I ride my bike with a mirror, so I can anticipate driver behaviour. Cars regularly misjudge the behaviour of riders – ride predictably but also accept the common driver behaviours, such as turning left across a bike lane, not indicating, stopping suddenly in front of you & passing close at squeeze points. The LAW will not help in these situations. Always read the road ahead for escape routes and beware of choppy road surfaces.


What’s the point of laws that are not either: 1. accepted by drivers; 2. complied with; or 3. enforced? The 1 m/ 1.5 m rule is effectively a joke. If the road is narrow or has no verge we are simply obstacles and that distance is ignored very often. I and many other cyclists I know are having to make the choice of riding on or outside the left-hand lane line to “stay out the way” or ride a foot or more inside that line to force motorists not to squeeze us while overtaking – which they will do anyway quite often. Many drivers are either ignoring the rules they know exist, are completely ignorant of those laws or are actively intimidating us on a daily basis. I’m having to spend more and more time looking backwards as a result.

Cars often don’t treat us as vehicles and will not slow down even when a car is coming the other way, forcing cars on the other side to give them room (if they bother to give us any distance). Many act still as if they’re not allowed to cross centre lines and try to pass within the remaining lane space. If I’m not riding on or outside the line I’m often abused or met with horn blasts. I’ve been given no room whatsoever being buzzed at 80 km/h+ despite trying to stay out of gravel/debris/potholes on the side of the road. I’ve also been literally run off the road where a verge doesn’t exist. It’s unacceptable; no wonder there’s a partisan “war” going on.

There’s plenty of anecdotal evidence that police are not interested in footage taken by bike cameras showing these instances, and I’ve taken to not having a camera again as evidence is pointless and I can’t keep it rolling for the entire ride anyway. How are police, if they are interested in pursuing these laws as vehemently as they do speeding, enforcing it unless they happen to be directly behind each incident, and if they don’t take camera footage as evidence and prosecute? I’ve seen police vehicles commit the same offences!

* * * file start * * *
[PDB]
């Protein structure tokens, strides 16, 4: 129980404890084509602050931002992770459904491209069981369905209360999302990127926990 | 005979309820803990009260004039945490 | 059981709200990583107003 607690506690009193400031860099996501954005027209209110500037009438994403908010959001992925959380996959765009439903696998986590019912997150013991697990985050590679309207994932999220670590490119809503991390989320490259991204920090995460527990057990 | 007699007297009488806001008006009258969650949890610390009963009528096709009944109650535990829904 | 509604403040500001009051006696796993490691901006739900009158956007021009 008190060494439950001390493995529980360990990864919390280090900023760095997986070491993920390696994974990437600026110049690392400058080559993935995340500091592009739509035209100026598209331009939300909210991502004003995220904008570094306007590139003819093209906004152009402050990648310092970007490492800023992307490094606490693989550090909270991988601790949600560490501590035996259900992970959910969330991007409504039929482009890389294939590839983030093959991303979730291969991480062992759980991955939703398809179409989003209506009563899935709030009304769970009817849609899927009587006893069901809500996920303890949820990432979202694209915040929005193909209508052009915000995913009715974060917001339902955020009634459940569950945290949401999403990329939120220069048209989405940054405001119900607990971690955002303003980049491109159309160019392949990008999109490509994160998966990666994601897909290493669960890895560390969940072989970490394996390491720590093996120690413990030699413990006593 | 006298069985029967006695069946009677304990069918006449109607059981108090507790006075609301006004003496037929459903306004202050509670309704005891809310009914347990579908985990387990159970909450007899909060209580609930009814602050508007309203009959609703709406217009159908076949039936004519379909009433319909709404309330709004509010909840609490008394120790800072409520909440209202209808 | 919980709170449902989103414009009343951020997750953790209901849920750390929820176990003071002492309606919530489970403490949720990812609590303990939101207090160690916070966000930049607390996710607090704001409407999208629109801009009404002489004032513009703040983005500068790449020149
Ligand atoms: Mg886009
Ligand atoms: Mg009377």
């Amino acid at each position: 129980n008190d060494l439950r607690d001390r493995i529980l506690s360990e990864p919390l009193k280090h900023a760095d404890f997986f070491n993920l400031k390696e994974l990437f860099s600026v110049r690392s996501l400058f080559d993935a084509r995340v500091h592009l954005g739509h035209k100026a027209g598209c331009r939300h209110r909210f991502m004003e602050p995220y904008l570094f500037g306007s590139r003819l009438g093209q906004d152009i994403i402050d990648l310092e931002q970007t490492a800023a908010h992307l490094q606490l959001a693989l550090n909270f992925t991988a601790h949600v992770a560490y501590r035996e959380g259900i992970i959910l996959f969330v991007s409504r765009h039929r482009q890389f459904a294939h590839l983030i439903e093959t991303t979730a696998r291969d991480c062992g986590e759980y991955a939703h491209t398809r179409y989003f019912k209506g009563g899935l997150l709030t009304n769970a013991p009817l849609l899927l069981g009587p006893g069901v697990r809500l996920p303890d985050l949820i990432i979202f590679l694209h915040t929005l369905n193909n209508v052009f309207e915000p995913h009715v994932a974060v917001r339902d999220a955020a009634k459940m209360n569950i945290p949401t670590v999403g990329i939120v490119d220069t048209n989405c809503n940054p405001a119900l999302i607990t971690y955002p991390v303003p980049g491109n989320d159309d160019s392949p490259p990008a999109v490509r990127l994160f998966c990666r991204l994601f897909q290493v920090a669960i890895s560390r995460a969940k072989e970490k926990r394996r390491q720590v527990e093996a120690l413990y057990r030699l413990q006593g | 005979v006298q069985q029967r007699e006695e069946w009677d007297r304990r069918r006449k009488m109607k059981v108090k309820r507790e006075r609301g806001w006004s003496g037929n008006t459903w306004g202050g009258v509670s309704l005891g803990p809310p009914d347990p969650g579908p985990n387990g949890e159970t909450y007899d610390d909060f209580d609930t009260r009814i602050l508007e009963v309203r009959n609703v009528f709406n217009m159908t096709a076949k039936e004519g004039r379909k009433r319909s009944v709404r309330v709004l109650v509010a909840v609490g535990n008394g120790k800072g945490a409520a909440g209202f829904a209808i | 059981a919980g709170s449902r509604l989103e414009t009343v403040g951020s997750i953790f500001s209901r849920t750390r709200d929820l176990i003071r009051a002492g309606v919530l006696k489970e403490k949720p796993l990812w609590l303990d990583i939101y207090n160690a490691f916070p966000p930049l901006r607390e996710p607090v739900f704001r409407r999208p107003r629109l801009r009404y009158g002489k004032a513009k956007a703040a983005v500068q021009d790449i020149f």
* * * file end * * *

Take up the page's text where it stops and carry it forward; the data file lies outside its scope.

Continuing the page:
It’s all well and good to show drivers laws they should know and obey, but if they don’t do that, and there’s no consequence, what’s the point? Not all drivers are bad, but so many are that there’s a clear problem here. Maybe we should be pointing out the misconceptions of all the apparent cyclist “bad behaviour” which are being used to inflame and misinform drivers… i.e. maybe there’s a reason I’m not cycling inside a white line, or in the middle of a bike lane? Also, can’t we get the information out there which dispels the commonly-used antagonism about registration and how “drivers’ rego pays for roads but cyclists don’t”? This seems to be the basis for most of this angst and intimidation. The government is no-where near as vocal about cyclists well-being as they should be; we’re vulnerable road users and cars are weapons.


Lack of enforcement is a serious problem.
2018 Case Study: Angas Street, east of Victoria Square, a car parked on the bicycle lane even though the bicycle lane was in operation and being used by cyclist. The cyclist was blocked, and the vehicle driver refused to move on and clear the bicycle lane. Instead of booking the vehicle driver and fining him, the SAPOL officer driving past who witnessed the driver blocking a bicycle lane in use, pulled the cyclist over and read the cyclist the riot act for staying in the bicycle lane and repeatedly telling the car driver to get the hell out of the bicycle lane.
The obstructing vehicle REMAINED parked blocking the cycle lane, the police officer didn’t require them to stop blocking the bicycle lane and did not fine them. The cyclist resorted to the footpath, which had no vehicles blocking it, and the police officer drove off.

Marcus Micheaux
November 6, 2018 5:22 am

Accept that the Rider could have gone around the cyclist. It’s the unfortunate reality of my 46 years of cycling.
The officer was more concerned about the situation verbally escalating.
Motorist behaviour is generally brilliant compared to the early 70’s when we were never treated as equal road users


This law is good for both motorists and cyclists